- The Power of User Virtualization: Meeting Meaningful Use, Optimizing IT and Clinical Productivity
- Your Cloud in Healthcare - How to Use the Cloud to Achieve Greater Business Agility
- Palomar Health Choses EXTENSION's Alert Management Software Solution
- New World Order: Effectively Securing Healthcare Data Through Secure Information Exchanges
- Accelerate Healthcare Reform with Information Technology
Researchers from a project led by the Mayo Clinic are close to finishing a set of computer tools that can identify and sort digital health information from an electronic health record (EHR) no matter what file format and data organization are used.
The tools are central to the Mayo Clinic-led project to promote the secondary use of electronic health record data while maintaining privacy and security. Its research seeks to safely and securely convert stores of EHRs into a pool of real-world clinical knowledge, according to the Mayo Clinic in Rochester, Minn., in a July 12 announcement.
The development is part of the Strategic Health IT Advanced Research Projects (SHARP) program that is funded by the Office of the National Coordinator for Health IT. The SHARP projects are designed to promote breakthrough research and innovative methods to overcome hurdles in health IT.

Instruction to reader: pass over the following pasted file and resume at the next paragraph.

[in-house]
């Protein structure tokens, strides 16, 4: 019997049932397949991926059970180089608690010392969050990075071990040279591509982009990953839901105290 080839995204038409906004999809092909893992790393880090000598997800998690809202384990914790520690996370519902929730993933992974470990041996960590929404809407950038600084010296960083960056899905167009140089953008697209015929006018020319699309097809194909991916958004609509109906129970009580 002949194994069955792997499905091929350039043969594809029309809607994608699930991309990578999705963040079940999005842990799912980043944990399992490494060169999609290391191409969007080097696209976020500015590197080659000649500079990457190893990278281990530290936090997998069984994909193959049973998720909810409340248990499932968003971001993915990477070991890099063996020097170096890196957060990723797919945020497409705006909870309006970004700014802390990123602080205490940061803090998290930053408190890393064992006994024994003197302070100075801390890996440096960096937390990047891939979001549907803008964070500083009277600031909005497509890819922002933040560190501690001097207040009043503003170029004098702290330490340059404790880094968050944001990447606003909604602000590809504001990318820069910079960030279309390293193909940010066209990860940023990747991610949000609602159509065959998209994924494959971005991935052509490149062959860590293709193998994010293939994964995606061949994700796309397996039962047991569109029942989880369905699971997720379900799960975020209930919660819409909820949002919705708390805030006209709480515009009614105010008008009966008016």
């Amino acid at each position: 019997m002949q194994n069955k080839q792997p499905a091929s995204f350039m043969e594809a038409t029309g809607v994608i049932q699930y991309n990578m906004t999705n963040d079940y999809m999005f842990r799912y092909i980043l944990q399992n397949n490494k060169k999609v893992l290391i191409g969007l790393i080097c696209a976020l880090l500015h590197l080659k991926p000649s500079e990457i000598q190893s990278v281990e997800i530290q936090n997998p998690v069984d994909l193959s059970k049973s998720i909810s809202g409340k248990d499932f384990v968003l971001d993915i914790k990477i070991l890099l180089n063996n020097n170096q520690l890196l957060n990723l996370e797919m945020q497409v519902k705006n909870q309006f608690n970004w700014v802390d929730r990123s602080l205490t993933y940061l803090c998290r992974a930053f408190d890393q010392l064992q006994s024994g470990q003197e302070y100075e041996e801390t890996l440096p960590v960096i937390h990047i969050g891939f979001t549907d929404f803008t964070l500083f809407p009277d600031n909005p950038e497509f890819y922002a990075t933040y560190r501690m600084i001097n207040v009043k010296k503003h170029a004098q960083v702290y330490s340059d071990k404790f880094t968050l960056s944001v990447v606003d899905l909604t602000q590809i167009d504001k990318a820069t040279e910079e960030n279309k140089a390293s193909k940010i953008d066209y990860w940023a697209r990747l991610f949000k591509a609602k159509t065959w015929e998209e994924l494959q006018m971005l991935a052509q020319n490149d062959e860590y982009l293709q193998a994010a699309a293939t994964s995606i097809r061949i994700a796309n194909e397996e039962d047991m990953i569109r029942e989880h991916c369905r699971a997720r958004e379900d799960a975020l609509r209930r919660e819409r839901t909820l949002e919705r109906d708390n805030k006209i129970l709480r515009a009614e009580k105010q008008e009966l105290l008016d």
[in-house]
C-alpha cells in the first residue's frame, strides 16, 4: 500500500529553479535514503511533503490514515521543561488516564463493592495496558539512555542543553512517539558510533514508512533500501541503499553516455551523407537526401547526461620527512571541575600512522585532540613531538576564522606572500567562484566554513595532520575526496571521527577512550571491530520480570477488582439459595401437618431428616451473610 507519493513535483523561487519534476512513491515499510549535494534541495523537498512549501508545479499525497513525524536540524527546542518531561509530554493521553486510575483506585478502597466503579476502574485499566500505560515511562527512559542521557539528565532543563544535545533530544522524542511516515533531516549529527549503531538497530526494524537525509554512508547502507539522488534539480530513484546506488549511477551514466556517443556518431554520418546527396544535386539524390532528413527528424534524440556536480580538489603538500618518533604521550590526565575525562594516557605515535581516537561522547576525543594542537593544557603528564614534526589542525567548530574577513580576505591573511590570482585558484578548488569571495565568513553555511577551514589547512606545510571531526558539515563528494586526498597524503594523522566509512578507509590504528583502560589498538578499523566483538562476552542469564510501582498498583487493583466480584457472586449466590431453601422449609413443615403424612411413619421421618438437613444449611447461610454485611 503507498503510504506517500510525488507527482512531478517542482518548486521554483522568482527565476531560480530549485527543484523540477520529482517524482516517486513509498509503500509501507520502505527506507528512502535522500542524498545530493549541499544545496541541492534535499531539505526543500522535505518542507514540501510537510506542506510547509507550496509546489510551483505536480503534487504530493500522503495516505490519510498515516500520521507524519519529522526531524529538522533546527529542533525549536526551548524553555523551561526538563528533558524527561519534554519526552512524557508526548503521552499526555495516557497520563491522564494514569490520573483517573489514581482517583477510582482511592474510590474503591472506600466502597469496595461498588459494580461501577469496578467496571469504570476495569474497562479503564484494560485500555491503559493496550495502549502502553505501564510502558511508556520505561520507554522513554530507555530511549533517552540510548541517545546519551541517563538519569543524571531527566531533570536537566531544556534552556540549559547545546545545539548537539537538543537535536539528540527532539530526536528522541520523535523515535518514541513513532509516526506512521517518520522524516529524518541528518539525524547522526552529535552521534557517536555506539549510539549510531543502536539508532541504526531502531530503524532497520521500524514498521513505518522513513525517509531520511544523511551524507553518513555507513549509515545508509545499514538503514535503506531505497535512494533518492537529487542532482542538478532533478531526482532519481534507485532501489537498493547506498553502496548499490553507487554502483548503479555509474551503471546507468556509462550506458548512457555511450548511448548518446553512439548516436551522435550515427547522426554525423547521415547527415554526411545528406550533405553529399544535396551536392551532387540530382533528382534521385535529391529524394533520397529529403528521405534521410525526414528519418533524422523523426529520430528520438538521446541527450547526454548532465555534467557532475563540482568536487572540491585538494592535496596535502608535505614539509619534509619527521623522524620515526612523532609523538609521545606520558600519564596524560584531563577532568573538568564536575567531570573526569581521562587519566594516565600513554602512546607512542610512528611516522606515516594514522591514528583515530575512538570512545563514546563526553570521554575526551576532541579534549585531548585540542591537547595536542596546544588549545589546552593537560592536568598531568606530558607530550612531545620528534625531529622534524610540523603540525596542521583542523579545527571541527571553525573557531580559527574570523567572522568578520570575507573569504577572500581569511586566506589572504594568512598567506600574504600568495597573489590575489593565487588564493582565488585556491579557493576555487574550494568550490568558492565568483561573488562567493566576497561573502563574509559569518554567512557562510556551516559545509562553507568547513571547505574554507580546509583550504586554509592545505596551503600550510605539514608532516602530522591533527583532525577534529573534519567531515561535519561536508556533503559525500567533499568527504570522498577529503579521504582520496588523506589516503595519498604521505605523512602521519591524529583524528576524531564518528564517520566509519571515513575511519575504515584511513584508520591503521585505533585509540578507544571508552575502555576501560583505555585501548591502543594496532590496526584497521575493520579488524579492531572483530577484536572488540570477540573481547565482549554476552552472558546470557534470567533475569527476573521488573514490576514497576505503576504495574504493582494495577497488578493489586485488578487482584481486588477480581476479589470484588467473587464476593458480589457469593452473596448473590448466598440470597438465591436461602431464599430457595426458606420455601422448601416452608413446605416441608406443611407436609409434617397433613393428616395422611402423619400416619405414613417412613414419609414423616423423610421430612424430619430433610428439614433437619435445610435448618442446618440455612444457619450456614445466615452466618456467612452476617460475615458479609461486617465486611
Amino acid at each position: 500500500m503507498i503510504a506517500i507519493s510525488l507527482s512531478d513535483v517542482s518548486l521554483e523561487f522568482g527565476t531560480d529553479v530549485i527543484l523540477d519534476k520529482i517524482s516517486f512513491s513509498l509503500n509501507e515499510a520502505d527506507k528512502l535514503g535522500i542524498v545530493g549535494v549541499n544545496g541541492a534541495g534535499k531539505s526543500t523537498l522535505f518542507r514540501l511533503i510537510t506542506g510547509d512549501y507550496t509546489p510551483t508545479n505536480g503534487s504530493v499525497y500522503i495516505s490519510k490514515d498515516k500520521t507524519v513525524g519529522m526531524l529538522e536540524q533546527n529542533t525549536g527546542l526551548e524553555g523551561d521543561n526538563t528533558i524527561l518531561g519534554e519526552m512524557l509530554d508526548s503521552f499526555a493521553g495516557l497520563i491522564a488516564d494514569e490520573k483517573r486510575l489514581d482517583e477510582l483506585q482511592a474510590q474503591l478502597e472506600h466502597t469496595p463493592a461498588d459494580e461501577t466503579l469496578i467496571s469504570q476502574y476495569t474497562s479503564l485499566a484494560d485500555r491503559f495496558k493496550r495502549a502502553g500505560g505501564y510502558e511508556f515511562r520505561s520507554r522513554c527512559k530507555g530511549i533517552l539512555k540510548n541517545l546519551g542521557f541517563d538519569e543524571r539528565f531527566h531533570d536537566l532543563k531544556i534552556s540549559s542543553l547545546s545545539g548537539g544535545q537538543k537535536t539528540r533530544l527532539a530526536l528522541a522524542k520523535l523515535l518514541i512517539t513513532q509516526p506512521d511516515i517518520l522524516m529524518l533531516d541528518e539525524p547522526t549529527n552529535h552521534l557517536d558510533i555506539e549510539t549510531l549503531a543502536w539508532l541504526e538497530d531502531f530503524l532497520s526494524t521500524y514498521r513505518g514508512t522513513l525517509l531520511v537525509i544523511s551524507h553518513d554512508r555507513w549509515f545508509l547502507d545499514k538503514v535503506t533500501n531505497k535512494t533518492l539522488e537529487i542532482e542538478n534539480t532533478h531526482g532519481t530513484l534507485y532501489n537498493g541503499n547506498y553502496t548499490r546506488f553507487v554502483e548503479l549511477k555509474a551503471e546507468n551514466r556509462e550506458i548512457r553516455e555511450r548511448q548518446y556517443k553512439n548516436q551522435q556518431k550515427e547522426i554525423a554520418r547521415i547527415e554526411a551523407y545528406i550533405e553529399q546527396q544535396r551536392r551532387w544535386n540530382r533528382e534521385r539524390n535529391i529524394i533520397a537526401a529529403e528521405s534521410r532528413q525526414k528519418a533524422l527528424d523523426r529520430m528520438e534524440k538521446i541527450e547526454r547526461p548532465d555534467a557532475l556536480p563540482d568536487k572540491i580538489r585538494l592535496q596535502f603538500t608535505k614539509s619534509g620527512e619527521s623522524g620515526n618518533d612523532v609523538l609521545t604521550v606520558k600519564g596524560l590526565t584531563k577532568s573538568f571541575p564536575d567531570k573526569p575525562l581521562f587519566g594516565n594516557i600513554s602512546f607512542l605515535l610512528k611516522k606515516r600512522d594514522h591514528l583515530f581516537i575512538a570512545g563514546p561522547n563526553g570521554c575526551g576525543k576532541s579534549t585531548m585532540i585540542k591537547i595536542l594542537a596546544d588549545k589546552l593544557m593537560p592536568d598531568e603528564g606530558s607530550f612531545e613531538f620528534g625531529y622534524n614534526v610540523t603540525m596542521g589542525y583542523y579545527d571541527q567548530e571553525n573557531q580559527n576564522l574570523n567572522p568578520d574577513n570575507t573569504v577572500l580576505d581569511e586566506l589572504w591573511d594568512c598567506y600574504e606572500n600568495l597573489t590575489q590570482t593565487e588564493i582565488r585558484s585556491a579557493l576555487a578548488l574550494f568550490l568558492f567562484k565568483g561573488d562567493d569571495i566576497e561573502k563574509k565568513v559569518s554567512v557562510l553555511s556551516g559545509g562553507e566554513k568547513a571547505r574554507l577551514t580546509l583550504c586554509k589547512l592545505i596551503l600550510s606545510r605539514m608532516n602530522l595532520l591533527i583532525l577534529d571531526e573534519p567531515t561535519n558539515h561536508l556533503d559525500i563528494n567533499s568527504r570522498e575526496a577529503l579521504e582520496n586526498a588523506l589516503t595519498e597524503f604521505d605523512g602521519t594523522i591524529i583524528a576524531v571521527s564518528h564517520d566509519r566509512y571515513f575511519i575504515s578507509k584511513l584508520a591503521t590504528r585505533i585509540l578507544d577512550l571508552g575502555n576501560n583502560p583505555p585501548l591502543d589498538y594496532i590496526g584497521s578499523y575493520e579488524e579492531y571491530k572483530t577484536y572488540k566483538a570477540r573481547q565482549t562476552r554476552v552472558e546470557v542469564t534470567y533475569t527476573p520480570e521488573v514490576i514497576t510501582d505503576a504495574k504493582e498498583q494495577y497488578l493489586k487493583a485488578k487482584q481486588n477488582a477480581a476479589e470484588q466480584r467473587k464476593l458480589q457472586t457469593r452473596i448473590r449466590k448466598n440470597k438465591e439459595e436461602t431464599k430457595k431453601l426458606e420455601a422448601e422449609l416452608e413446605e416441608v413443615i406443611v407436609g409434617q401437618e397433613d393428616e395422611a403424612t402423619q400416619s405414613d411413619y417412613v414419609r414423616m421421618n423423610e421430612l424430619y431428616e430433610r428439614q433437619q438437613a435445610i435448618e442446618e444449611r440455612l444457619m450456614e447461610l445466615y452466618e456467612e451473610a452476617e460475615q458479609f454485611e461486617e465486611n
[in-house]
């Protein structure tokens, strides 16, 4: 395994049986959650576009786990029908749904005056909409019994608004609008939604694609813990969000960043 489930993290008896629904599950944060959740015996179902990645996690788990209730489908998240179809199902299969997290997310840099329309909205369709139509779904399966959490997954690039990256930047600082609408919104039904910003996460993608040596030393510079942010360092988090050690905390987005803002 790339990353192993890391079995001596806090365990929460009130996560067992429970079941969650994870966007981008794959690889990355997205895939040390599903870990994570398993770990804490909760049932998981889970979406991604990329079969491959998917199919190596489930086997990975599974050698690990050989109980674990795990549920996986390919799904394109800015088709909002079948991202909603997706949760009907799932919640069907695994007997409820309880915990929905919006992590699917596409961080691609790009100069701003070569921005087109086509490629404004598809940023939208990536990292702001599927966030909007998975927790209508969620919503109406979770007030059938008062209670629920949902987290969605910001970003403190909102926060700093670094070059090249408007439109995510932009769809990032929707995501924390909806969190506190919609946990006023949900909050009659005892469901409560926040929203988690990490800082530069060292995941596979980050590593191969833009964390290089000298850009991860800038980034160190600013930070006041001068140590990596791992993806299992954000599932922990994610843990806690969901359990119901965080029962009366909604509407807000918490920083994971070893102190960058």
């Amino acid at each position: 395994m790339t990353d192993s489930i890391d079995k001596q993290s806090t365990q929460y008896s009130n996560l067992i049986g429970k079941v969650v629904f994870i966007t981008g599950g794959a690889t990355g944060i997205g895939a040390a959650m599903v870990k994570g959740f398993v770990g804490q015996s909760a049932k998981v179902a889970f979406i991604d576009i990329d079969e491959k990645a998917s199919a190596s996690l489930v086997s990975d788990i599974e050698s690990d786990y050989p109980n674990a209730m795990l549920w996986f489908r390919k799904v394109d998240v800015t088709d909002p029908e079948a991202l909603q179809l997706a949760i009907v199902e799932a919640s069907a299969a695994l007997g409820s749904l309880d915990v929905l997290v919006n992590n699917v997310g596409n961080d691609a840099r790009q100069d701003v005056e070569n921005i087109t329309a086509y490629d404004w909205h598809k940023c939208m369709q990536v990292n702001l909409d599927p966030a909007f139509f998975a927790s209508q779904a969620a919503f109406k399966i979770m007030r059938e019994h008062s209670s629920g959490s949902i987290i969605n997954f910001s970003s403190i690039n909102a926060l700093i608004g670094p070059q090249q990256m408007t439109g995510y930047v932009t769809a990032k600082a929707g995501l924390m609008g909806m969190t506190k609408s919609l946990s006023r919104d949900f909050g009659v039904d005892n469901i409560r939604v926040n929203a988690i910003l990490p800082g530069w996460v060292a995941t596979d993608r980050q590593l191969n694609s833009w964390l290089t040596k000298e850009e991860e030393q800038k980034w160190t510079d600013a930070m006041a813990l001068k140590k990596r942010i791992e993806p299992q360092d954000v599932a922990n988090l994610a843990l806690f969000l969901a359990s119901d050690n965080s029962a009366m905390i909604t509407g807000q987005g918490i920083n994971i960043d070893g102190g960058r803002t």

To date, investigators have used natural language processing tools to isolate health information from about 30 medical records of patients with diabetes, said Dr. Christopher Chute, a Mayo Clinic epidemiologist and the principal investigator for Mayo's SHARP grant.
When run through computing systems developed in partnership with IBM's Watson Research Center, those 30 patient records explode into 134 billion individual pieces of information to be organized and stored.
When working with sensitive patient information, researchers say they recognize that data privacy and security is paramount. "The privacy of patient data is something we must hold in sacred trust,” Chute said.
The information exists in the millions of electronic medical records kept in hospitals and clinics, but it is inaccessible as a single body of knowledge because there is no standard format for medical records.
"There is a huge ocean of information that has the potential to significantly improve delivery of care," said Wil Yu, ONC’s SHARP program coordinator.
Different hospitals and health IT vendors tag and store health information in different formats — many of them proprietary. Mayo Clinic and the three research institutions also funded by SHARP are working on software to mine the data for best practices and statistical trends.
The other SHARP grant projects are: University of Illinois at Urbana-Champaign, to assure the security of health IT; the University of Texas Health Science Center at Houston, to enable patient-centered cognitive support for clinicians; and Harvard University, to make progress toward new healthcare applications and network-platform architectures.